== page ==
• h(n) < = h(n’) + c(n, n’)
  • Any move changes h(n) by at most 1
  • c = 1
  • Hence, h(parent) < = h(child) + 1
  • If the empty cell is also included in the cost, then h need not be monotone (try!)
monotonicity of manhattan d istance heuristic 1 2
Monotonicity of Manhattan Distance Heuristic (1/2)
  • Manhattan distance= X-dist+Y-dist from the target position
  • Refer to the diagram in the first slide:
  • hmn(n) = 1 + 1 + 1 + 2 + 1 + 1 + 2 + 1 = 10
  • hmn(n’) = 1 + 1 + 1 + 3 + 1 + 1 + 2 + 1 = 11
  • Cost = 1
  • Again, h(n) < = h(n’) + c(n, n’)
monotonicity of manhattan d istance heuristic 2 2
Monotonicity of Manhattan Distance Heuristic (2/2)
  • Any move can either increase the h value or decrease it by at most 1.
  • Cost again is 1.
  • Hence, this heuristic also satisfies Monotone Restriction
  • If empty cell is also included in the cost then manhattan distance does not satisfy monotone restriction (try!)
  • Apply this heuristic for Missionaries and Cannibals problem
relationship between monotonicity and admissibility
Relationship between Monotonicity and Admissibility
  • Observation:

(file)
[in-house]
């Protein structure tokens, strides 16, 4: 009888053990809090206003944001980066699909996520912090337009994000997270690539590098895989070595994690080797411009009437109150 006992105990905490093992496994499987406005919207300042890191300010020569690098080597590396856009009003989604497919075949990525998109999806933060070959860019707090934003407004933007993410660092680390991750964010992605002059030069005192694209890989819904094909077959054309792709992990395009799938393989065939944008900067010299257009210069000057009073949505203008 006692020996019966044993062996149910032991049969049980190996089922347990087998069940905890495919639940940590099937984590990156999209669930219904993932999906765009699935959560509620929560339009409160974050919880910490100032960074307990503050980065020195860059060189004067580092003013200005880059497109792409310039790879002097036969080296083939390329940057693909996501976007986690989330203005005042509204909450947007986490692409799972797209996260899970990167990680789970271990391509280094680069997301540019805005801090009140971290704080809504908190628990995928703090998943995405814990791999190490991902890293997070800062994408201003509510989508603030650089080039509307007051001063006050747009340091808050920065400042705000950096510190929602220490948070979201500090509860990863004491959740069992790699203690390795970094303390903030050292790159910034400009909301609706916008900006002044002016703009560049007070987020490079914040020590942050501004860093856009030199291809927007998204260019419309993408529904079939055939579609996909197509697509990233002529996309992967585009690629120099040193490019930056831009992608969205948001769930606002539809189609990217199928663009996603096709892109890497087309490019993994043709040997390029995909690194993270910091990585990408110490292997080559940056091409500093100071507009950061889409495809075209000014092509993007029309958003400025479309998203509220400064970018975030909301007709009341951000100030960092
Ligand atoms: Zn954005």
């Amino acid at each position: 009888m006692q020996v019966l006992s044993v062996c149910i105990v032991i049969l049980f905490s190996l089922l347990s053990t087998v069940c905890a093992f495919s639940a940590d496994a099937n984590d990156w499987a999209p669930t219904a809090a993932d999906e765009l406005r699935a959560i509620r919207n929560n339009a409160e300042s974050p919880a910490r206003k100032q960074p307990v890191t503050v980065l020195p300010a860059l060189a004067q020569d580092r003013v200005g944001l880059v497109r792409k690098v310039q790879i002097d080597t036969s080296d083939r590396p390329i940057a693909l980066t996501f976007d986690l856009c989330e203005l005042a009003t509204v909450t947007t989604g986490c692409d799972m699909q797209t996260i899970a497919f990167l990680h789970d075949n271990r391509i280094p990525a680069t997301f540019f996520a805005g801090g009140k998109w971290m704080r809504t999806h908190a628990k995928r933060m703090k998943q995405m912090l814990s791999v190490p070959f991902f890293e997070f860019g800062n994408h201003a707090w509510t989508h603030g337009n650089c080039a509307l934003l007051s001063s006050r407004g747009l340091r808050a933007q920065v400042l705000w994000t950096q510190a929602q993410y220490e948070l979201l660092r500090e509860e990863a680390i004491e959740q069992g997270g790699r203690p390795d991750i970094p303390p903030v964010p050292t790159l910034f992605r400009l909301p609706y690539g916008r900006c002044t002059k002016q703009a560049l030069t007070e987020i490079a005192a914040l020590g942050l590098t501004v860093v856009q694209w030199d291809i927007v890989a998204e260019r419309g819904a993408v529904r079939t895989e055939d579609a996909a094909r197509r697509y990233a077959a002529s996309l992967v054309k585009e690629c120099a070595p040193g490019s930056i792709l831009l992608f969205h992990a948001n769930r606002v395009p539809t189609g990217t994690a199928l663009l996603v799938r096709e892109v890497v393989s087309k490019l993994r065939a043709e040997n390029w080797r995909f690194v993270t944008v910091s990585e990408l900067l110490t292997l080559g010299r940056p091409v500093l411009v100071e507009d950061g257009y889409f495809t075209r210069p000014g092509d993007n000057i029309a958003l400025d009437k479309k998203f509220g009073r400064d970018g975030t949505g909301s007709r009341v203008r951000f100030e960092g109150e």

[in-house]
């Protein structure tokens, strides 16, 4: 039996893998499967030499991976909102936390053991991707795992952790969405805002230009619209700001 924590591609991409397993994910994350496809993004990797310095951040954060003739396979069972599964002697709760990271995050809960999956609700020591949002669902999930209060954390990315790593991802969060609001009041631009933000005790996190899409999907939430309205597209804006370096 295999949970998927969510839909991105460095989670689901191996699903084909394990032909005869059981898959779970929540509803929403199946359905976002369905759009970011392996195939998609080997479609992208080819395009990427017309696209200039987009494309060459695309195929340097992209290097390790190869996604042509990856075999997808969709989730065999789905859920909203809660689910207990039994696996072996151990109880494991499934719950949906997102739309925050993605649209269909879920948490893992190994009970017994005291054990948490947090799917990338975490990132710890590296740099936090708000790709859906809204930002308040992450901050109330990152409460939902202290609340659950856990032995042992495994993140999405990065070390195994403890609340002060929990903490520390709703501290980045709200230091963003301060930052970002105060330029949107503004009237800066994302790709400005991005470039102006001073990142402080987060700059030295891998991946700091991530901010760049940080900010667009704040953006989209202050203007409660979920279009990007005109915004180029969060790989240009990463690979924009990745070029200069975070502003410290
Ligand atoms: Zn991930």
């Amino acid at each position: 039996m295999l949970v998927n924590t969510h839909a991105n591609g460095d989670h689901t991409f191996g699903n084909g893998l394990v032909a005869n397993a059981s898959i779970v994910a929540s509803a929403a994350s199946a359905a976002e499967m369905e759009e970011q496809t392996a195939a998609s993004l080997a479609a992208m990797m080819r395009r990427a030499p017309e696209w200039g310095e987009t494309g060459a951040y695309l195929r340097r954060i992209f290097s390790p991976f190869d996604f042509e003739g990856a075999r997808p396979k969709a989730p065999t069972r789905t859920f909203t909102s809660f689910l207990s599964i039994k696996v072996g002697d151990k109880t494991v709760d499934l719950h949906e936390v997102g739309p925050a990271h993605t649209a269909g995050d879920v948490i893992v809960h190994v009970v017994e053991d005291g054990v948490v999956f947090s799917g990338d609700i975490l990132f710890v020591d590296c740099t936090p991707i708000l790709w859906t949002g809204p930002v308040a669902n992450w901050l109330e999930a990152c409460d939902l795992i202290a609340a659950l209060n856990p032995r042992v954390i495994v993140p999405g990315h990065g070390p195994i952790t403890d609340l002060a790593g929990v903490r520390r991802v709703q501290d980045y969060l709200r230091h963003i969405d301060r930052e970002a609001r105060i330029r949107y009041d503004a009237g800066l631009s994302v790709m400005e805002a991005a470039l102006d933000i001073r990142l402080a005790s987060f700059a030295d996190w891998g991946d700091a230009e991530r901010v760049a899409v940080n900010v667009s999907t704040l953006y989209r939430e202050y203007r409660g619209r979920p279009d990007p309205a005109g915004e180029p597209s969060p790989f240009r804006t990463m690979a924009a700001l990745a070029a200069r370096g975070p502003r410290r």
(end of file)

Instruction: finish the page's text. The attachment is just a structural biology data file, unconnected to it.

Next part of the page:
Monotone Restriction → Admissibility but not vice-versa

  • Statement: If h(ni) <= h(nj) + c(ni, nj) for all i, j

then h(ni) < = h*(ni) for all i

proof of monotonicity admissibility
Proof of Monotonicityadmissibility

Let us consider the following as the optimal path starting with a node n = n1 – n2 – n3 … ni - … nm = gl

Observe that

h*(n) = c(n1, n2) + c(n2,n3) + … + c(nm-1, gl)

Since the path given above is the optimal path from n to gl

Now,

h(n1) <= h(n2) + c(n1, n2) ------ Eq 1

h(n2) <= h(n3) + c(n2, n3) ------ Eq 2

: : : : : :

h(nm-1) = h(gi) + c(nm-1, gi)------ Eq (m-1)

Adding Eq 1 to Eq (m-1) we get

h(n) <= h(gl) + h*(n) = h*(n)

Hence proved that MR → (h <= h*)

proof continued
Proof (continued…)

Counter example for vice-versa

h*(n1) = 3 h(n1) = 2.5

h*(n2) = 2 h(n2) = 1.2

h*(n3) = 1 h(n3) = 0.5

: : : :

h*(gl) = 0 h(gl) = 0

h < h* everywhere but MR is not satisfied

n1

n2

n3

:

gl

slide15

Proof of MR leading to optimal path for every expanded node (1/2)

  • Let S-N1- N2- N3- N4... Nm …Nkbe an optimal path from S to Nk (all of which might or might not have been explored). Let Nm be the last node on this path which is on the open list, i.e., all the ancestors from S up to Nm-1are in the closed list.
  • For every node Npon the optimal path,
  • g*(Np)+h(Np)<= g*(Np)+C(Np,Np+1)+h(Np+1), by monotone restriction
  • g*(Np)+h(Np)<= g*(Np+1)+h(Np+1) on the optimal path
  • g*(Nm)+ h(Nm)<= g*(Nk)+ h(Nk) by transitivity
  • Since all ancestors of Nm in the optimal path are in the closed list,